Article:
Postdoctoral research position in geodynamics
Lyon Institute of Origins
In 2011, The Lyon Institute of Origins LabEx was selected following the first “Laboratory of Excellence” call for projects, part of the “Investissement d’Avenir” program for forward-looking research. It is one of 12 LabExes supported by the University of Lyon community of universities and establishments (COMUE). LIO brings together more than 200 elite researchers recruited throughout the word and forming 18 research teams from four laboratories in the Rhône-Alps region, all leaders in their fields, under the auspices of the University Claude Bernard Lyon 1 (UCBL), the Ecole Normale Supérieure de Lyon, and the CNRS. LIO’s goal is to explore questions about our origins, operating in a broad field of study that ranges from particle physics to geophysics, and includes cosmology, astrophysics, planetology and life.
Nonlinear Processes in Geosciences (NP)
Planetary and Solar System Sciences (PS)
Part of the work will take place (especially at the beginning) at the Laboratoire de Géologie de Lyon, on the
University Campus of Lyon I. The experimental setup will be assembled and tested in the fluid laboratory,
and reference experiments, without rotation, will be run. Other parts of the work will take place at the
Laboratoire de Physique of Ecole Normale Supérieure de Lyon, where a rotating platform is available for
the measurements in a rotating frame.
The concept of penetrative convection has been identified to play a role in various astrophysical and geo-
physical contexts. On Earth, a typical example of penetrative convection consists in the interaction between
the convective troposphere and the stably stratified upper atmosphere. Another occurrence of penetrative
convection is related to the dynamics of the interior of the Earth. The core is known to be in a convective
state, vigorous enough to sustain the Earth’s magnetic field by dynamo action. However, there could be a
stably stratified layer at the top of the core that may have been there since the origin of the Earth. Seismology
does not bring a definite answer, with a few researchers claiming that seismic velocities are slightly slower
than expected in a well-mixed core in the top 100~km or less of the core. Others argue that crystallization of
the inner core or exsolution within the core should bring light elements to the top of the core. It has also been
argued that the secular cooling of the Earth should allow light elements of the lower mantle to be incorporated
in the top of the core. Finally, current estimates of the thermal conductivity of the core would lead to an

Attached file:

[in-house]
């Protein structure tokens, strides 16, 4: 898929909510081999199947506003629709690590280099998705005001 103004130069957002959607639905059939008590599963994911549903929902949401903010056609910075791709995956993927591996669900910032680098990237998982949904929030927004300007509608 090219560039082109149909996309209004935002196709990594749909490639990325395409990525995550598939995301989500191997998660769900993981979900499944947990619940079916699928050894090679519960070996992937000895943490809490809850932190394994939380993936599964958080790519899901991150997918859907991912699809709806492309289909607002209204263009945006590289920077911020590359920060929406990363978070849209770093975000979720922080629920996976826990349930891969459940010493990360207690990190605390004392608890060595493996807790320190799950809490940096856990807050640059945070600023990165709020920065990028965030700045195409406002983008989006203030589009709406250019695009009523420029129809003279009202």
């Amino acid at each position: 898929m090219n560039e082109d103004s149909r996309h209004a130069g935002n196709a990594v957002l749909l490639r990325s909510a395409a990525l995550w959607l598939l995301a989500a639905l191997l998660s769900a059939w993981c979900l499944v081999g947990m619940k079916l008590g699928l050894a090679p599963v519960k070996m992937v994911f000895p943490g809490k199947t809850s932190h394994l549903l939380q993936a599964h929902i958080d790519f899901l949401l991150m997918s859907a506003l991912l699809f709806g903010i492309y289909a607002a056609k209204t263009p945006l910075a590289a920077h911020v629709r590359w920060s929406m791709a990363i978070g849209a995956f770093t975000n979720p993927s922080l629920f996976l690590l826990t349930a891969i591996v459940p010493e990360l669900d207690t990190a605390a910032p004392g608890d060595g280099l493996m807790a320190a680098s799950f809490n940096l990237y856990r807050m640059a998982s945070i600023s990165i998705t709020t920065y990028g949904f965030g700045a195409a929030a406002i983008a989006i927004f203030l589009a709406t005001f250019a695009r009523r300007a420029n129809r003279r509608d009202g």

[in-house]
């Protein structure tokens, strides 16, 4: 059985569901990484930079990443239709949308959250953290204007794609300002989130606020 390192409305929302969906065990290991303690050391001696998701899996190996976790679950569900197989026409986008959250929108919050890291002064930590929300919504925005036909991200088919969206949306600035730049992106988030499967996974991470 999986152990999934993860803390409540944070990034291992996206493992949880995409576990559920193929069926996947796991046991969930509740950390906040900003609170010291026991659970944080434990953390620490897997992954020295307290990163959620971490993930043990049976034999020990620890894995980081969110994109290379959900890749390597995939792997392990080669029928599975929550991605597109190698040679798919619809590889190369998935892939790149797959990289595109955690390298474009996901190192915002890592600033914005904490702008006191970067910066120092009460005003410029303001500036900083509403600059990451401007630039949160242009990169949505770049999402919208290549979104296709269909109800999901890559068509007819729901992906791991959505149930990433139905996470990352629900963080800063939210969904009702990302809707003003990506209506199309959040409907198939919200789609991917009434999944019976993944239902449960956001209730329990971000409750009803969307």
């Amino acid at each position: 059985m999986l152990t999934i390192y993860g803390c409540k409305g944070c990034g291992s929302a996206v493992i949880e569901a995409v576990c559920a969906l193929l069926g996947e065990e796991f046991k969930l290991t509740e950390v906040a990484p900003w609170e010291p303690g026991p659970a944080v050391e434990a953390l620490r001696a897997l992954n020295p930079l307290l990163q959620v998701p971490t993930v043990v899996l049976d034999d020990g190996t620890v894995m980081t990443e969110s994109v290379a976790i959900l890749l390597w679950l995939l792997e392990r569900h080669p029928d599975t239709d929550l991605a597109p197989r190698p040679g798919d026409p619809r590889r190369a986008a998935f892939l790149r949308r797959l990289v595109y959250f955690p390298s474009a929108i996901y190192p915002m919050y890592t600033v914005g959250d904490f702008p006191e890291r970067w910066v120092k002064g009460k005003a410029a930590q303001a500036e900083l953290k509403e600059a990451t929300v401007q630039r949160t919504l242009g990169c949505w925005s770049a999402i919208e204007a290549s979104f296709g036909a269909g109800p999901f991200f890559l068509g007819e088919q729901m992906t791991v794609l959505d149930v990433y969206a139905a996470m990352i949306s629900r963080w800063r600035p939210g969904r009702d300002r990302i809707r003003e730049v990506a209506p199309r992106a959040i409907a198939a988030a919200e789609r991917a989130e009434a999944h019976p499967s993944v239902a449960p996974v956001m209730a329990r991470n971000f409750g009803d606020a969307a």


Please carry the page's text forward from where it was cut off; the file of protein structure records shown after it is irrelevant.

excessive heat flux out of the core for a fully convective core.
Experimental studies can help answer key questions relative to penetrative convection. In the last example
above, it is important to determine what kind of motion can exist in a potentially stable layer. This top layer,
and its dynamics, are linked to the magnetic observations. The picture from the observations is rather blurred
and restricted to large scales, but can be used to discriminate between flow models. The experimental task is
made more difficult due to the large effect of Coriolis forces in the core. Compared to the ocean or atmosphere,
Coriolis forces are much stronger because the typical velocities of 0.1 mm/s are much smaller. The config-
uration creates a rich environment in terms of physical processes: convection, gravity waves due to the stable
stratification and inertial waves from rotation. Our mixed group of geophysicists and physicists is particularly
expert in these phenomena.
Some experimental results can be found in the literature, but very few have been carried out in a rotating frame.
In the physics laboratory, we have a rotating table (2 m diameter, 60 rpm maximum) which can host an
experimental setup devoted to penetrative convection. We have actually already been running preliminary
experiments, showing that measurements are possible and will bring interesting results. The setup will use the
peculiar property of liquid water between 0°C and 4°C where it has a negative thermal expansion coefficient.
Maintaining the bottom of a water tank at 0°C and the top at 25°C generates a lower convective region
(between 0°C and 4°C) while the upper part is stably stratified. The measurements consist in simultane-
ous velocimetry (PIV) and temperature (LIF) measurements on various plane laser sheets. Moving
continuously the measurement planes will allow us to extract a 3D picture of the flow. The post-doctoral
researcher will participate in the setup and testing of the experimental rig. She or he will perform
measurements and extract velocity and temperature fields and use the results in the geophysical context,
bringing expertise in the interpretation of geomagnetic data concerning the top of the Earth’s core. She or
he will have a PhD in fluid mechanics, potentially gravity or inertial waves, and experience, or a keen interest,
in the dynamics of the Earth. She or he will interact with members of the physics laboratory and members
of the geology laboratory.
Applicants must email a CV, a statement of interest, a letter of recommendation and con-
tact details for 2-3 references to firstname.lastname@example.org before January 31st, 2021.
Candidates on the short list will be informed by mid February. They will be interviewed in the
second half of February.